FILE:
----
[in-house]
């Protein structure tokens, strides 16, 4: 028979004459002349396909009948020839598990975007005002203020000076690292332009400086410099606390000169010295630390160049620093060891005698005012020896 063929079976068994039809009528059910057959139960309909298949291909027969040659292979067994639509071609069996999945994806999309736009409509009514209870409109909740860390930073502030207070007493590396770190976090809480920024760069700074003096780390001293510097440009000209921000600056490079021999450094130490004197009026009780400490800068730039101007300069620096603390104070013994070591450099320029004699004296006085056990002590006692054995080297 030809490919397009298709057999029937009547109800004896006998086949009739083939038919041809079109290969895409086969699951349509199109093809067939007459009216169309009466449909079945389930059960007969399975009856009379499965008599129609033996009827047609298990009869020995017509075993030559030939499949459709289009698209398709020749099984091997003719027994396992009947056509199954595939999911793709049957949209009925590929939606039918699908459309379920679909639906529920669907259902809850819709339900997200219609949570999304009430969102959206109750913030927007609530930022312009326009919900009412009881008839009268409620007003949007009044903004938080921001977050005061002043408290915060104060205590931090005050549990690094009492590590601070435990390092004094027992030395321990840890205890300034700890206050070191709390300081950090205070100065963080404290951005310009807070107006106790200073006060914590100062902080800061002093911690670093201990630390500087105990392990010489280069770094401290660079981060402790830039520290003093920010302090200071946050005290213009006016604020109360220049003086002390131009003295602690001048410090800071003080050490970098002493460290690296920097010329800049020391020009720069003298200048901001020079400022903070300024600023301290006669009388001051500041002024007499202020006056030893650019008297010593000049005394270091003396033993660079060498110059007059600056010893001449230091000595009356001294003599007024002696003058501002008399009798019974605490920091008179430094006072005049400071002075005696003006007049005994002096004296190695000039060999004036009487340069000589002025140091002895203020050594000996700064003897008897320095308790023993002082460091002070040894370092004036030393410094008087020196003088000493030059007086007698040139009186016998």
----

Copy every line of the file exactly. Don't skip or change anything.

[in-house]
């Protein structure tokens, strides 16, 4: 028979004459002349396909009948020839598990975007005002203020000076690292332009400086410099606390000169010295630390160049620093060891005698005012020896 063929079976068994039809009528059910057959139960309909298949291909027969040659292979067994639509071609069996999945994806999309736009409509009514209870409109909740860390930073502030207070007493590396770190976090809480920024760069700074003096780390001293510097440009000209921000600056490079021999450094130490004197009026009780400490800068730039101007300069620096603390104070013994070591450099320029004699004296006085056990002590006692054995080297 030809490919397009298709057999029937009547109800004896006998086949009739083939038919041809079109290969895409086969699951349509199109093809067939007459009216169309009466449909079945389930059960007969399975009856009379499965008599129609033996009827047609298990009869020995017509075993030559030939499949459709289009698209398709020749099984091997003719027994396992009947056509199954595939999911793709049957949209009925590929939606039918699908459309379920679909639906529920669907259902809850819709339900997200219609949570999304009430969102959206109750913030927007609530930022312009326009919900009412009881008839009268409620007003949007009044903004938080921001977050005061002043408290915060104060205590931090005050549990690094009492590590601070435990390092004094027992030395321990840890205890300034700890206050070191709390300081950090205070100065963080404290951005310009807070107006106790200073006060914590100062902080800061002093911690670093201990630390500087105990392990010489280069770094401290660079981060402790830039520290003093920010302090200071946050005290213009006016604020109360220049003086002390131009003295602690001048410090800071003080050490970098002493460290690296920097010329800049020391020009720069003298200048901001020079400022903070300024600023301290006669009388001051500041002024007499202020006056030893650019008297010593000049005394270091003396033993660079060498110059007059600056010893001449230091000595009356001294003599007024002696003058501002008399009798019974605490920091008179430094006072005049400071002075005696003006007049005994002096004296190695000039060999004036009487340069000589002025140091002895203020050594000996700064003897008897320095308790023993002082460091002070040894370092004036030393410094008087020196003088000493030059007086007698040139009186016998």